So, 2021 is ending as it began – with fears of the Covid-19 virus dominating. Although it has turned out to be a good year for equity investing in most places, based on a sharp recovery from the lockdown lows of 2020, the recovery has become more fitful and troubled by the lingering presence of the pandemic.
As the year draws to a close, the discussions are once again about how many new rules should be introduced in the advanced economies of the northern hemisphere to combat the latest mutation of the virus.
So far, we have seen Germany impose new travel bans, the Netherlands go for a lockdown until mid-January, and Denmark close concert halls, theatres and museums. The medical advice coming from the World Health Organisation and from national authorities is to redouble efforts to vaccinate as the best line of defence, but to supplement this with other measures.
The debate continues
Scientific advisers worrying about containing the virus usually recommend one-metre social distancing where possible, limits on meetings with others in enclosed spaces, mask wearing and frequent hand washing. They are sure the virus spreads through the air on people’s breath so the more social contact is avoided the less it will spread. All this makes gloomy reading for the millions who earn their living by running businesses that depend on social contact.
The South African experience with Omicron has been less devastating than feared.
At issue, as governments argue with themselves over what to do, is how serious an illness will Omicron usually create? Some think that whilst Omicron in its early stages will spread rapidly, it is likely to be milder than previous versions. Others think it could easily be as lethal as early versions of Covid-19, so they do not want to take more risk.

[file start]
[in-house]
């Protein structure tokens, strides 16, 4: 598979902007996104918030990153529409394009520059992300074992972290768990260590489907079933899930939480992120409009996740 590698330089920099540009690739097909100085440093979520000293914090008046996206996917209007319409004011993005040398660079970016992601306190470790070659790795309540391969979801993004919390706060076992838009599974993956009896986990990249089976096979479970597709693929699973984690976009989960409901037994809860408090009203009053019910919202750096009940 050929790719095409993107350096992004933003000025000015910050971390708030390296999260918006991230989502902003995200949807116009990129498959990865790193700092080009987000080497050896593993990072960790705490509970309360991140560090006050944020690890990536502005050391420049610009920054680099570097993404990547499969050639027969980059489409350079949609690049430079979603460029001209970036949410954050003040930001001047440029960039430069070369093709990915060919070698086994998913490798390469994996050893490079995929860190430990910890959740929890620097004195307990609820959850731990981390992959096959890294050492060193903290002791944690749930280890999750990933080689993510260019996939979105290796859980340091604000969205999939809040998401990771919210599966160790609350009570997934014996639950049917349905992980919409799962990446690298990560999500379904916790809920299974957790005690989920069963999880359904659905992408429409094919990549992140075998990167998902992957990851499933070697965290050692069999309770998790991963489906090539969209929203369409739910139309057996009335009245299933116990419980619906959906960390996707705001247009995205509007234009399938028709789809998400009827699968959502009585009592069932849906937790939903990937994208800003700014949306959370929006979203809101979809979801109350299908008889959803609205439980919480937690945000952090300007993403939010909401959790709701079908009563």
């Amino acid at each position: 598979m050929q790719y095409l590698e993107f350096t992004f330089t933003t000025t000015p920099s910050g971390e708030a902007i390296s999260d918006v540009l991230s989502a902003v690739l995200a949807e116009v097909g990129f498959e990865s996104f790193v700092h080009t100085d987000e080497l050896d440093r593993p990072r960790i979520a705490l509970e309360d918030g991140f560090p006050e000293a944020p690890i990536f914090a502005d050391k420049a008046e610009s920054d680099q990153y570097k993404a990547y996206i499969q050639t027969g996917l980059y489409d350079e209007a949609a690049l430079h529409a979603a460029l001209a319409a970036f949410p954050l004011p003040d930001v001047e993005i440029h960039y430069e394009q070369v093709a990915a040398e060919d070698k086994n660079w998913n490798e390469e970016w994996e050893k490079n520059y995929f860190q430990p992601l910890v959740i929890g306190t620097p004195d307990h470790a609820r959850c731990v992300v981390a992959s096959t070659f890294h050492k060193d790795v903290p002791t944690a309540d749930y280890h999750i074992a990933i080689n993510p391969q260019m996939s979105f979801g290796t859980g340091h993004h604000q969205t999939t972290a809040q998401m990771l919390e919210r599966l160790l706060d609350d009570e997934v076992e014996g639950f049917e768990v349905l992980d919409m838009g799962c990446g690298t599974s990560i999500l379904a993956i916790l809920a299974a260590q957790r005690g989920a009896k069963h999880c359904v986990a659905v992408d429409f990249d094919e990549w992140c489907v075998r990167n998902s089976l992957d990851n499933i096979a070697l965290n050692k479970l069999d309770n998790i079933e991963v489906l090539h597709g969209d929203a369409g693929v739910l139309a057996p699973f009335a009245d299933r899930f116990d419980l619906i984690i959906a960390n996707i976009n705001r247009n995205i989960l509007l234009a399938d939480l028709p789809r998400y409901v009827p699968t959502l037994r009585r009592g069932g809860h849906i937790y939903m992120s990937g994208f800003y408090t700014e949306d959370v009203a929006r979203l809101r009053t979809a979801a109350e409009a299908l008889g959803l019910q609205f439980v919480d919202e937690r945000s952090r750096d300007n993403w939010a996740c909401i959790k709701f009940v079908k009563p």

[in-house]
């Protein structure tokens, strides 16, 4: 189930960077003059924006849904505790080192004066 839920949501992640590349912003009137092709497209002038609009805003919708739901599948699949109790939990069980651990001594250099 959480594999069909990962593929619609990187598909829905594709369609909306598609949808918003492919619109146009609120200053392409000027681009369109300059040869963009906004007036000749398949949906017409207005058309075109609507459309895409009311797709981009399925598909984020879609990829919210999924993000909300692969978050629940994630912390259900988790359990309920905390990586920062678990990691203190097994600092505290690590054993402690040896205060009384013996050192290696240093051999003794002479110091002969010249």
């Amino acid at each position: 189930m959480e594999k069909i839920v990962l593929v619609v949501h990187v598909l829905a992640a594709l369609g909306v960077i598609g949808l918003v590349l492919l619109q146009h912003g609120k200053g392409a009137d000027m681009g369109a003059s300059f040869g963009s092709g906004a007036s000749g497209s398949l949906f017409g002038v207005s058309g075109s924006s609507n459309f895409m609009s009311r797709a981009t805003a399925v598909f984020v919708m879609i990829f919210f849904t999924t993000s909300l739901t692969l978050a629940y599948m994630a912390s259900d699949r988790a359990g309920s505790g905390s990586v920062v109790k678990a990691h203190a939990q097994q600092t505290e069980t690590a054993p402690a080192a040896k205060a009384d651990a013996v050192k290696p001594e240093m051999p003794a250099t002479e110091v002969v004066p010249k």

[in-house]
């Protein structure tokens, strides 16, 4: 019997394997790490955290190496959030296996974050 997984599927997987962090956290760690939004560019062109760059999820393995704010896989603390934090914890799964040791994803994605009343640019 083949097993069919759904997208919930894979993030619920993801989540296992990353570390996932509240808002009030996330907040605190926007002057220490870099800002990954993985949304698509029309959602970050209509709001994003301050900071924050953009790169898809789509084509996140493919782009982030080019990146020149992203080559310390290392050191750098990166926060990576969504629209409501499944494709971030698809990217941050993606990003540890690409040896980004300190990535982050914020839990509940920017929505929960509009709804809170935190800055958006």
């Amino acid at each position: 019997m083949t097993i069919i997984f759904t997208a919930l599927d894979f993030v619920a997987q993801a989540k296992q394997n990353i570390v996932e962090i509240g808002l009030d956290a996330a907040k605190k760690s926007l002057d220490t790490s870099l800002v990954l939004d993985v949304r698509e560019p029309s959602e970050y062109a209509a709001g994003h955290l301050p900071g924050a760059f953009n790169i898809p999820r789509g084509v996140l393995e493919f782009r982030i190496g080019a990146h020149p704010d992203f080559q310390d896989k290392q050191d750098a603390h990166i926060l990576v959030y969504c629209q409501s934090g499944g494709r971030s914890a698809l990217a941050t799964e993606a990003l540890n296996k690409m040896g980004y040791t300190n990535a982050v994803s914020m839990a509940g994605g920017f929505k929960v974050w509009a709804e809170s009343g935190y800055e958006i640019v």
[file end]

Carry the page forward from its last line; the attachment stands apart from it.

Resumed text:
It is certainly true that cases of Covid-19 have picked up as winter advances, but so they did last year. The South African experience with Omicron has been less devastating than feared, though western advisers point out it is summer there. On the other hand, they also have a lower vaccination rate.
The European Union leads the grisly death table, with 877,000 deaths so far. It is followed by the US (827,000) and Brazil (617,000). Death rates have been very variable. The highest recorded on official figures is in Peru at 6,011 per million people, followed by Bulgaria at 4,378. The Balkans and parts of eastern Europe have very high figures, as do a few parts of Latin America. The US, at 2,478 deaths per million, is now high – with Belgium the highest western European country, at 2,392.
They cannot keep borrowing huge sums as offsets for a cessation of large amounts of economic activity.
Germany, which had much lower figures than other leading countries in the first wave, is having a worse time with this latest outbreak. The death rates hang as a heavy cloud over decision takers as they worry about how bad Omicron might prove.
Vaccination the key
It seems likely that the vaccines, which have now been widely rolled out in the advanced countries, will give many more people protection from a serious version of the disease, cutting hospital and death rates relative to cases. It also seems likely the main countries will wish to avoid a long and comprehensive lockdown – again given the economic damage that does.
They will also be conscious that they cannot keep borrowing huge sums as offsets for a cessation of large amounts of economic activity. The biggest worry seems to be the impact of mild versions of Omicron forcing health staff to stay at home impairing hospital capacity for people seriously ill with a range of conditions.
Our base case assumes that 2022 will see countries work out ways of living with the virus that fall short of banning most social contact businesses from trading. Meanwhile, there will be some damage to activity over December and January – which will add to the obvious signs of economic slowdown from the fast recovery rates earlier in 2021.
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